Monthly Archives: November 2009

December 2, 2009 — Contents


(1)  EDITORIAL:  Shame on Russia!

(2)  EDITORIAL: A Blogosphere under Siege in Putin’s Russia

(3)  EDITORIAL:  Another Test, another “F” for Russia

(4)  Is Russia “driven” to Revolution?

(5)  Book Review

* * * Won’t you help support Natalia Estemirova’s Daughter? * *  *

NOTE:  Our sidebar now contains a permanent link to information which can be used to make a donation to a fund created by the Memorial human rights organization to support the education of Natalia Estemirova’s daughter Lana.  We encourage all our readers to make a generous contribution to this worthy cause, both in honor of Natalia’s memory and as a statement against the rise of dictatorship in Russia.

EDITORIAL: Shame on Russia!

Passengers evacuating other passengers, official rescuers nowhere to be seen


Shame on Russia!

There was nothing we could do to help the injured. There was no doctor, no first-aid kit on board the train. It seems like there wasn’t anything to provide even the most basic assistance. There weren’t even any torches to look for the injured with. A lot of time valuable time was lost, time that could have been used to save people. The apparent absence of first-aid kits on such a train was simply unbelievable, especially in the light of the 2007 blast. No one even thought to have reserves of bandages.”

— Stanislav Aranovsky, Nevsky Express rail passenger, to Delovoi Petersburg

When a terrorist bomb exploded underneath a high-speed train halfway between Moscow and St. Petersburg on Saturday night, once again the greatest damage to Russia was not the loss of life, horrible as it was, but the humiliating light cast on Russia’s reckless indifference to the welfare of its citizens.

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EDTORIAL: A Blogosphere under Siege in Putin’s Russia


A Blogosphere under Siege in Putin’s Russia

Irek Murtazin

Even though, as we’ve repeatedly shown, less than a fifth of the Russian population has Internet access, that’s way too much freedom of information for the Kremlin’s taste. 

Because of this, the Putin regime has been engaged in a feverish, Stalin-like crackdown on bloggers from the first moments it took power. 

Alexei Sidorenko of Global Voices reports on the two most recent casualties in this final battle for the Russian soul.

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EDITORIAL: Postcards from the Russian Wasteland


Postcards from the Russian Wasteland

In a recent survey by HSBC Bank of 26 countries, Russia ranked #24 as the third-worst place on the planet for expat corporate workers to take up service. reports:

Russia came stone cold last in terms of enrolling children at a new school and establishing finances. Its healthcare system was ranked 25th and commuting experience at 23rd, with an overall placing of 24th out of the 26 countries surveyed. The ranking was also hampered by poor scores in utility set-up (25th) and ease of finding an apartment (23rd). Russia did manage to beat out India and Qatar which came 25th and 26th respectively. The poll was topped by Canada, Australia and Thailand.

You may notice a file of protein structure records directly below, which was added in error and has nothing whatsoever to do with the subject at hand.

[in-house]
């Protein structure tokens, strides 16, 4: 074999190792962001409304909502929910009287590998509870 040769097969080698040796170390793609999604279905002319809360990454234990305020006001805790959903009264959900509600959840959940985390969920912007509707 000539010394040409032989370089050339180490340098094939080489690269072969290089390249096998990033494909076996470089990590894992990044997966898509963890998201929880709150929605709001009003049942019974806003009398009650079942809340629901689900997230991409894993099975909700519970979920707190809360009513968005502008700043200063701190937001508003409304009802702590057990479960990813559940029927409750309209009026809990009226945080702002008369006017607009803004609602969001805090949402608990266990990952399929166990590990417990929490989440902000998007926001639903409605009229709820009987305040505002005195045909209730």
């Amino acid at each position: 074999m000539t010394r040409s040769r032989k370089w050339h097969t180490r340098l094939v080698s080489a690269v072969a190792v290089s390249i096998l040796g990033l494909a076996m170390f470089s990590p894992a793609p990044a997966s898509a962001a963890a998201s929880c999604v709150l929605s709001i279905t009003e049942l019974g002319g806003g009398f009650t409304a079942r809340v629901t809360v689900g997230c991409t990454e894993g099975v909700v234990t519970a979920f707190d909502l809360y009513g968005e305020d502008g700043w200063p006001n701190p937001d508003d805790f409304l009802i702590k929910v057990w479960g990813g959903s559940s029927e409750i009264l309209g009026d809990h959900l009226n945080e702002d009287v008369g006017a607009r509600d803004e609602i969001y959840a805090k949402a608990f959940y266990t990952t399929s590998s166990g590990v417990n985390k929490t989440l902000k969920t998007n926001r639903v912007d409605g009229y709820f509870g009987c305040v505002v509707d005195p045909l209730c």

Ouch.  And the expat community brutally condemned every aspect of Russian life even though they have the highest per capita earnings of all the surveyed countries!  Just imagine what they would have said if that weren’t the case.

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Is Russia “driven” to Revolution?

The New York Times reports:

Every society has a breaking point. In Boston it was the tea tax; in France it was Marie Antoinette’s wigs. If you’re curious where the breaking point may lie in Russia, try slamming the door as you get out of a taxicab — even the most rickety Soviet-era Lada. What will pass across the driver’s face is an expression of such exquisite suffering that you will first apologize and then run. Russians love their cars.

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Book Review: Postcards from Neo-Soviet Russia

The Seattle Times reports:

‘Rasskazy: New Fiction from a New Russia’
edited by Mikhail Iossel and Jeff Parker
Tin House Books, 374 pp., $18.95

“Do you know how I knew spring was here? I found a skull in the garden. I immediately looked for a bullet hole in it.” With a beginning like this, you know you have picked up no bland, overly processed work of fiction, but something raw, intense and sure to leave an impression.

And that is just what “Rasskazy” (the word means “stories”) offers with its collection of 22 short pieces by some of Russia’s finest young writers.

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SPECIAL EXTRA: Blood on the Russian Rails

What used to be the Nevsky Express

At 9:30 pm Moscow time on Saturday, the Nevsky Express high-speed train bound from Moscow for St. Petersburg derailed.   Three hours later, the Kremlin’s RIA Novosti newswire reported 10 passengers had been killed and 130 injured. But five hours after that, RIA was reporting that two dozen had been killed only 90 injured, and indicating that “the death toll could rise as new bodies were being taken out of the deformed railroad cars.”  32 passengers were reported missing. Nearly 700 people were on the train.  By the following afternoon, it was clear that more than three dozen had perished, triple the initial a report.

Quoting an anonymous source in “law enforcement,” RIA Novosti also reported on the cause of the derailment:  “Preliminarily, an explosion occurred under the ninth car,” it stated. “There was a clap. The last two cars almost fell apart. I’ve seen such things only in movies,” a passenger named Alexander told the newswire.

Once again, Russia rescue efforts were pathetic and infuriating.

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